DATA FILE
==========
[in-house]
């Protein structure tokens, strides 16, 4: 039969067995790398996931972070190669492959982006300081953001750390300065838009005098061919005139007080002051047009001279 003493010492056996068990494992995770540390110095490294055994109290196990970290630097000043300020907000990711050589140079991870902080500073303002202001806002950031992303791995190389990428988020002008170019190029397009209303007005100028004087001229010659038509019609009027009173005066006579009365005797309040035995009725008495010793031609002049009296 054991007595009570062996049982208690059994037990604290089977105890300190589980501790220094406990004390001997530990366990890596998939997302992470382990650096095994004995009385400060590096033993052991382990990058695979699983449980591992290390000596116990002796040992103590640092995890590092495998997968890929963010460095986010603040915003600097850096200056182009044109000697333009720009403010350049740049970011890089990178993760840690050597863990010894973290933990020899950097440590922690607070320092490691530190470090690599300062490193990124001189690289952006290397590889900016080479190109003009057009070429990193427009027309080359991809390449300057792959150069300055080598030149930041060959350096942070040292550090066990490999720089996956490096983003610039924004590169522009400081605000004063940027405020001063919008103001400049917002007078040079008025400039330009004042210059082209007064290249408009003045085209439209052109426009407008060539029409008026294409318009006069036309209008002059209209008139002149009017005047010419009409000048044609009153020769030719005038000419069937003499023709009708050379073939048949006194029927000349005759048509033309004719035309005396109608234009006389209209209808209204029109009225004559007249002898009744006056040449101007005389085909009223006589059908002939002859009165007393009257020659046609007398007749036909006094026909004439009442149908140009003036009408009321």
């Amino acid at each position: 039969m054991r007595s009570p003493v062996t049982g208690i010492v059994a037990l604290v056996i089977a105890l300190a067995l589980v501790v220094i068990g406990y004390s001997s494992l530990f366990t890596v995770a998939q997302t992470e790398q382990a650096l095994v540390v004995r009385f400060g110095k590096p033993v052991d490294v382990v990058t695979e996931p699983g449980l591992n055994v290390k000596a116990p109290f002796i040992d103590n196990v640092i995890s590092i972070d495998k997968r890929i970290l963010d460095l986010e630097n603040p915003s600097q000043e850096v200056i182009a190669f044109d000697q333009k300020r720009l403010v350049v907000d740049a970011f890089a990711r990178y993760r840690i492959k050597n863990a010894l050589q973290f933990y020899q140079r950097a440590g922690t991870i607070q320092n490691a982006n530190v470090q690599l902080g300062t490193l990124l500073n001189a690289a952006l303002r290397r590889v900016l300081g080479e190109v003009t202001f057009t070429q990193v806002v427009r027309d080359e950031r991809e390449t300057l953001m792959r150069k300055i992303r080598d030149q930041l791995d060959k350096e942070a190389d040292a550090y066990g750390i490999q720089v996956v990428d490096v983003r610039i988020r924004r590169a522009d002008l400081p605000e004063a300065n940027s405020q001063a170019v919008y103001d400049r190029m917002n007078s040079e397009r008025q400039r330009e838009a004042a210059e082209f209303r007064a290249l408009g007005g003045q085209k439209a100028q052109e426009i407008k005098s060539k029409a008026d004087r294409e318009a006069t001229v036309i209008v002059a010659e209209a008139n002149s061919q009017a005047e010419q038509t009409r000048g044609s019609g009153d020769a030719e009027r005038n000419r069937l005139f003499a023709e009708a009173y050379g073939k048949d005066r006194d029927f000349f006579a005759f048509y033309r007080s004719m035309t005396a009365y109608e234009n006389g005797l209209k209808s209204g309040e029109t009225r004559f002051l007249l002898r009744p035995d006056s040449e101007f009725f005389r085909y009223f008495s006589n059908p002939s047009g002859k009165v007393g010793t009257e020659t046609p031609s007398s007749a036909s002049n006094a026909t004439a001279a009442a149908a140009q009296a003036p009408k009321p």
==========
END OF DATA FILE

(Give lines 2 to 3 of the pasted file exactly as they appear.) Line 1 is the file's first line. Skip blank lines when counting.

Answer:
């Protein structure tokens, strides 16, 4: 039969067995790398996931972070190669492959982006300081953001750390300065838009005098061919005139007080002051047009001279 003493010492056996068990494992995770540390110095490294055994109290196990970290630097000043300020907000990711050589140079991870902080500073303002202001806002950031992303791995190389990428988020002008170019190029397009209303007005100028004087001229010659038509019609009027009173005066006579009365005797309040035995009725008495010793031609002049009296 054991007595009570062996049982208690059994037990604290089977105890300190589980501790220094406990004390001997530990366990890596998939997302992470382990650096095994004995009385400060590096033993052991382990990058695979699983449980591992290390000596116990002796040992103590640092995890590092495998997968890929963010460095986010603040915003600097850096200056182009044109000697333009720009403010350049740049970011890089990178993760840690050597863990010894973290933990020899950097440590922690607070320092490691530190470090690599300062490193990124001189690289952006290397590889900016080479190109003009057009070429990193427009027309080359991809390449300057792959150069300055080598030149930041060959350096942070040292550090066990490999720089996956490096983003610039924004590169522009400081605000004063940027405020001063919008103001400049917002007078040079008025400039330009004042210059082209007064290249408009003045085209439209052109426009407008060539029409008026294409318009006069036309209008002059209209008139002149009017005047010419009409000048044609009153020769030719005038000419069937003499023709009708050379073939048949006194029927000349005759048509033309004719035309005396109608234009006389209209209808209204029109009225004559007249002898009744006056040449101007005389085909009223006589059908002939002859009165007393009257020659046609007398007749036909006094026909004439009442149908140009003036009408009321």
């Amino acid at each position: 039969m054991r007595s009570p003493v062996t049982g208690i010492v059994a037990l604290v056996i089977a105890l300190a067995l589980v501790v220094i068990g406990y004390s001997s494992l530990f366990t890596v995770a998939q997302t992470e790398q382990a650096l095994v540390v004995r009385f400060g110095k590096p033993v052991d490294v382990v990058t695979e996931p699983g449980l591992n055994v290390k000596a116990p109290f002796i040992d103590n196990v640092i995890s590092i972070d495998k997968r890929i970290l963010d460095l986010e630097n603040p915003s600097q000043e850096v200056i182009a190669f044109d000697q333009k300020r720009l403010v350049v907000d740049a970011f890089a990711r990178y993760r840690i492959k050597n863990a010894l050589q973290f933990y020899q140079r950097a440590g922690t991870i607070q320092n490691a982006n530190v470090q690599l902080g300062t490193l990124l500073n001189a690289a952006l303002r290397r590889v900016l300081g080479e190109v003009t202001f057009t070429q990193v806002v427009r027309d080359e950031r991809e390449t300057l953001m792959r150069k300055i992303r080598d030149q930041l791995d060959k350096e942070a190389d040292a550090y066990g750390i490999q720089v996956v990428d490096v983003r610039i988020r924004r590169a522009d002008l400081p605000e004063a300065n940027s405020q001063a170019v919008y103001d400049r190029m917002n007078s040079e397009r008025q400039r330009e838009a004042a210059e082209f209303r007064a290249l408009g007005g003045q085209k439209a100028q052109e426009i407008k005098s060539k029409a008026d004087r294409e318009a006069t001229v036309i209008v002059a010659e209209a008139n002149s061919q009017a005047e010419q038509t009409r000048g044609s019609g009153d020769a030719e009027r005038n000419r069937l005139f003499a023709e009708a009173y050379g073939k048949d005066r006194d029927f000349f006579a005759f048509y033309r007080s004719m035309t005396a009365y109608e234009n006389g005797l209209k209808s209204g309040e029109t009225r004559f002051l007249l002898r009744p035995d006056s040449e101007f009725f005389r085909y009223f008495s006589n059908p002939s047009g002859k009165v007393g010793t009257e020659t046609p031609s007398s007749a036909s002049n006094a026909t004439a001279a009442a149908a140009q009296a003036p009408k009321p």